Durbin has been the Chief Executive Officer of Illinois Collaboration on Youth (IOCY) since 2012. A passionate and lifelong advocate for young people, she leads ICOY’s work to improve the lives of children, youth, and their families. Durbin oversaw the merger of the Youth Network Council and Illinois Collaboration on Youth in 2012 and then a second merger in 2017 of the Youth Network Council (dba Illinois Collaboration on Youth) with the Child Care Association of Illinois to create the single largest provider and advocacy voice for children and youth services in Illinois. IOCY now represents more than 85 organizations across the state.
She also founded Illinois’ first Medicaid Technical Assistance Center to support community-based human services providers in the transition to Medicaid managed care for behavioral health care services.
As the Chairperson of the Pay Now Illinois Coalition, Durbin was a vocal advocate for vulnerable children, youth, and families. She, with the IOCY, led a coalition of nearly 100 human service organizations in a lawsuit against the former Governor of Illinois and eight state agency heads for more than $130 million in unpaid bills during the Illinois state budget impasse, demanding that the State fulfill its contractual agreement to pay for services rendered.
In a letter of support from Illinois House Majority Leader Gregory Harris, he stated, “…had it not been for the efforts of Ms. Durbin and the Pay Now Illinois coalition, the social safety net in Illinois as we know it today would have suffered grievous and perhaps irreversible harm. During the budget impasse, there were a handful of unsung heroes. Ms. Durbin was one of them...”
Raul Garza, President and Chief Executive Officer, Aunt Martha’s Health & Wellness, wrote another of the several letters of recommendation describing Durbin’s passion and commitment to SSA’s mission of working toward a more just and humane society. “At a time when so many social service organizations struggled to survive, Andi made bold decisions and served as a catalyst for change,” Garza said.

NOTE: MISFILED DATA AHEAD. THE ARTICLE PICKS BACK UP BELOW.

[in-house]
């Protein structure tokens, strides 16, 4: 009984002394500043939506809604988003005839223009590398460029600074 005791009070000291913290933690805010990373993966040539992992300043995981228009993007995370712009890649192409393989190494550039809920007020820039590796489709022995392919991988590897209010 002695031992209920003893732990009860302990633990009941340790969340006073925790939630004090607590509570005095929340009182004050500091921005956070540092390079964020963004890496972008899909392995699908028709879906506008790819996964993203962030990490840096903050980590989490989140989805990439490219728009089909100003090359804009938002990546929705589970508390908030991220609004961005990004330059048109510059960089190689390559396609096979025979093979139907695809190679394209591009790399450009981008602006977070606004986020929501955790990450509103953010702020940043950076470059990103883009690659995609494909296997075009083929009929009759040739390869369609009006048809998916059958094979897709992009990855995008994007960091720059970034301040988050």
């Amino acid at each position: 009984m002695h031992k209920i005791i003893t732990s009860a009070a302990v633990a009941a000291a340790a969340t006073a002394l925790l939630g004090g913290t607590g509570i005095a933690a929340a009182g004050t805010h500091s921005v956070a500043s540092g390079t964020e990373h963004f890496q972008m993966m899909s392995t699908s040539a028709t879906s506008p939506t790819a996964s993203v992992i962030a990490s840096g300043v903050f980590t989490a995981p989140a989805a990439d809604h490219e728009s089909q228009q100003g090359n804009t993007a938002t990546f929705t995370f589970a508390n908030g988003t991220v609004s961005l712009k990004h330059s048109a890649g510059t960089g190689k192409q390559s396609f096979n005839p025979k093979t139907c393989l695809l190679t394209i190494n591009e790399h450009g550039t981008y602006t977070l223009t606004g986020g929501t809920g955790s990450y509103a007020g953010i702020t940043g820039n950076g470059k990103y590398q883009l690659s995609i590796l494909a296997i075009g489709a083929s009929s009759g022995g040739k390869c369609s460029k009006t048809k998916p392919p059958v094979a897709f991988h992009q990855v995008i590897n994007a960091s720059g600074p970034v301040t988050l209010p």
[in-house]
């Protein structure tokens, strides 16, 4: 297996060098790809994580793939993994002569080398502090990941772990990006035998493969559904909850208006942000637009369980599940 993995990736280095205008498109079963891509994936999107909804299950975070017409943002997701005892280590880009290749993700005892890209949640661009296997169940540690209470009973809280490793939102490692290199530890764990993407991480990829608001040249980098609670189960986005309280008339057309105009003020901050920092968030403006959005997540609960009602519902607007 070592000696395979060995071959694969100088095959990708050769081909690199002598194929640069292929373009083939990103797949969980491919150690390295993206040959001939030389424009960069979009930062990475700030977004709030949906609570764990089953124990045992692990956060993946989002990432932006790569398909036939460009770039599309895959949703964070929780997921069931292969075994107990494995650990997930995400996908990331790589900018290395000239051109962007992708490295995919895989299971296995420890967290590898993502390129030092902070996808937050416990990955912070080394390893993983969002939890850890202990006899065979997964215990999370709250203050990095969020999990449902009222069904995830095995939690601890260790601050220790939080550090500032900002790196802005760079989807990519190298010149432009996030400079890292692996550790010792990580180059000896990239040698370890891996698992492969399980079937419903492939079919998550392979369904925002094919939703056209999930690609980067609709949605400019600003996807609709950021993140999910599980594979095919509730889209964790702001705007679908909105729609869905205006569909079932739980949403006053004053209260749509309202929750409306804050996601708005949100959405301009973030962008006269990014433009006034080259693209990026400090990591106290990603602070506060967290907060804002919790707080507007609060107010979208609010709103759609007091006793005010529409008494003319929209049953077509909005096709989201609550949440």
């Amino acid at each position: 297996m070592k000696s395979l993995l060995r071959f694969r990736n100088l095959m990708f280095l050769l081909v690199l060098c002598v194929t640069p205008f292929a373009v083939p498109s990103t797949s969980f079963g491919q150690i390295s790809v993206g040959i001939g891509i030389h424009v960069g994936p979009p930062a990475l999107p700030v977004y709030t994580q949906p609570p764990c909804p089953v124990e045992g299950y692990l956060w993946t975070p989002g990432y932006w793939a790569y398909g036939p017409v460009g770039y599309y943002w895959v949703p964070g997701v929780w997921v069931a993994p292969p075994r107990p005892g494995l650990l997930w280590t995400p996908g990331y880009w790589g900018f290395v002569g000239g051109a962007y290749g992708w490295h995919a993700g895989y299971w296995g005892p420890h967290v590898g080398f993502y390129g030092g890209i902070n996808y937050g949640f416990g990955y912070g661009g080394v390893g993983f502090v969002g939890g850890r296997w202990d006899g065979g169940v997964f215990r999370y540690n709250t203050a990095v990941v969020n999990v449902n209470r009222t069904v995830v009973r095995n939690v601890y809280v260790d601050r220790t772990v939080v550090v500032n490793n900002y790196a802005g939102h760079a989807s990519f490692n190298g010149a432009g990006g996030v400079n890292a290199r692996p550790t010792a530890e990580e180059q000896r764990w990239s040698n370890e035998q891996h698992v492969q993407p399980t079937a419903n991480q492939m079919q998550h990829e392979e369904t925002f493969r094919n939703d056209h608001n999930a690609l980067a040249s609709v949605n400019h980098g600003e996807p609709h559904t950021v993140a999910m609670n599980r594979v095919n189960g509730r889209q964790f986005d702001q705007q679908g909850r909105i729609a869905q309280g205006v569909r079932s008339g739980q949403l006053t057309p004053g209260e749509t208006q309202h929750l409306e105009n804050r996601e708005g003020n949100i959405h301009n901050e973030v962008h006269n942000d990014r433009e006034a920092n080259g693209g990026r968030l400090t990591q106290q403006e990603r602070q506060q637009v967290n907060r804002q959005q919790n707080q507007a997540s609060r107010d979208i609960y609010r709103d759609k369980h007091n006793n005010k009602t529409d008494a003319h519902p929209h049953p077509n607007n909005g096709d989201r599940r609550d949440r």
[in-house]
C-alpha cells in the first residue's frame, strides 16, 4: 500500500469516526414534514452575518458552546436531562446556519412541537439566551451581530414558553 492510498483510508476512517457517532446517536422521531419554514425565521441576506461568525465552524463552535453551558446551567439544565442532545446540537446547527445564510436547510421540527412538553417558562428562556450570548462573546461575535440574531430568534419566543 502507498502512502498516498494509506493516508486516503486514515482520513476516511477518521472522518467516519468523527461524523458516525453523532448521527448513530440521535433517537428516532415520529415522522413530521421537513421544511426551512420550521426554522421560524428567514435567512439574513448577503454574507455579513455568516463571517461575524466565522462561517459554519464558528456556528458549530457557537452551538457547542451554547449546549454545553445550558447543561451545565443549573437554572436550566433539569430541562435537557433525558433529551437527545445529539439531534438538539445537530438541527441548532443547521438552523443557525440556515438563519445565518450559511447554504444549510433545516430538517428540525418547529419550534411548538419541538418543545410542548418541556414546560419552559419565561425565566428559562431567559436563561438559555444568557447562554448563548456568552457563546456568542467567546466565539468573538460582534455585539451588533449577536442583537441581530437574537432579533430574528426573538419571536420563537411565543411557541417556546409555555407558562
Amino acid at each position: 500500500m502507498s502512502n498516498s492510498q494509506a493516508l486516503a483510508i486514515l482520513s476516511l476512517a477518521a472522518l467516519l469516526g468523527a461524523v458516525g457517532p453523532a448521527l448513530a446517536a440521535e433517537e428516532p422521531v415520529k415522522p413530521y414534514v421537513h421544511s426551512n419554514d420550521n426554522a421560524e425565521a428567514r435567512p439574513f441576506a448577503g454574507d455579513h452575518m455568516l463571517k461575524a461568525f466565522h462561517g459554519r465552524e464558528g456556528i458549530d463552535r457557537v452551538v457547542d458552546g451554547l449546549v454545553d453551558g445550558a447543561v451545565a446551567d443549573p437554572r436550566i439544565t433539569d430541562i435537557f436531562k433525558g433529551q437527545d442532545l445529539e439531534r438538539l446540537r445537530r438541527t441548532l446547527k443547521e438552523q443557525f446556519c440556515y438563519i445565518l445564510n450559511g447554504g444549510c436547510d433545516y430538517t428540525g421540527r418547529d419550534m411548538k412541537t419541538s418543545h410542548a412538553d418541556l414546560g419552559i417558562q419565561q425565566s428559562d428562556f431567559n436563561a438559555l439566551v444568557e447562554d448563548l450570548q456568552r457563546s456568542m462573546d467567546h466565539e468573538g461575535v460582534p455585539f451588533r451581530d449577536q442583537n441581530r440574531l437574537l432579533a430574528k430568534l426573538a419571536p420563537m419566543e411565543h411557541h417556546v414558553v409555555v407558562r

Andrea serves on several high-level committees and workgroups, representing the needs of at-risk children and youth and the agencies that serve them, including as an invited member of Governor Pritzker’s Healthy Families and Communities Transition Team. She represents providers through the Social Services Advisory Council, the Child Welfare Advisory Committee, and the Mental Health Opportunities for Youth Diversion Task Force, among many others. She is the Chair of the ACT Now afterschool coalition; in that role, she has led a comprehensive restructuring and overhaul of the coalition’s governance and operations.
Durbin has also worked in a variety of communications and media relations positions and has volunteered for many organizations throughout her career. She recently joined DePaul University’s School of Public Service as an adjunct faculty member.
Durbin received a BSJ from the Medill School of Journalism at Northwestern University in 1989 and her AM from the University of Chicago School of Social Service Administration in 1993.